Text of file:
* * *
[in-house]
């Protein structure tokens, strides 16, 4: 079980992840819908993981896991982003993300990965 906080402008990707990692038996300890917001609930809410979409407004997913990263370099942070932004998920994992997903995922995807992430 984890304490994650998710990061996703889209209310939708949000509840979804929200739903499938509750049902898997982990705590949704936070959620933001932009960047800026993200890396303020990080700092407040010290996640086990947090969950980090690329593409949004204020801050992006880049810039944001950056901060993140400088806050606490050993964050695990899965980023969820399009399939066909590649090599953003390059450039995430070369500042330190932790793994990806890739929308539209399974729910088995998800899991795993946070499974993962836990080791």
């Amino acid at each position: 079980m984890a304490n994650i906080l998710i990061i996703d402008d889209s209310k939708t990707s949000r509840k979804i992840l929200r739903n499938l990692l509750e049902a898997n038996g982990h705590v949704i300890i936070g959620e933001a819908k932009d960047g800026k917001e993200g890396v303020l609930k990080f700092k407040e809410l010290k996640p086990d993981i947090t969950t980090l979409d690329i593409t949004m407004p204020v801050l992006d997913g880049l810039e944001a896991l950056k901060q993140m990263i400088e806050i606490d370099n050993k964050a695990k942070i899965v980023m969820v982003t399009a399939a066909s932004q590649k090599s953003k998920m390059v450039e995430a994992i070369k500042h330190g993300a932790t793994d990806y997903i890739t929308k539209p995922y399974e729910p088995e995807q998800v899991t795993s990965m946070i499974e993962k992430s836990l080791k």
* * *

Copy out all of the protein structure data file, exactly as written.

[in-house]
């Protein structure tokens, strides 16, 4: 079980992840819908993981896991982003993300990965 906080402008990707990692038996300890917001609930809410979409407004997913990263370099942070932004998920994992997903995922995807992430 984890304490994650998710990061996703889209209310939708949000509840979804929200739903499938509750049902898997982990705590949704936070959620933001932009960047800026993200890396303020990080700092407040010290996640086990947090969950980090690329593409949004204020801050992006880049810039944001950056901060993140400088806050606490050993964050695990899965980023969820399009399939066909590649090599953003390059450039995430070369500042330190932790793994990806890739929308539209399974729910088995998800899991795993946070499974993962836990080791």
């Amino acid at each position: 079980m984890a304490n994650i906080l998710i990061i996703d402008d889209s209310k939708t990707s949000r509840k979804i992840l929200r739903n499938l990692l509750e049902a898997n038996g982990h705590v949704i300890i936070g959620e933001a819908k932009d960047g800026k917001e993200g890396v303020l609930k990080f700092k407040e809410l010290k996640p086990d993981i947090t969950t980090l979409d690329i593409t949004m407004p204020v801050l992006d997913g880049l810039e944001a896991l950056k901060q993140m990263i400088e806050i606490d370099n050993k964050a695990k942070i899965v980023m969820v982003t399009a399939a066909s932004q590649k090599s953003k998920m390059v450039e995430a994992i070369k500042h330190g993300a932790t793994d990806y997903i890739t929308k539209p995922y399974e729910p088995e995807q998800v899991t795993s990965m946070i499974e993962k992430s836990l080791k």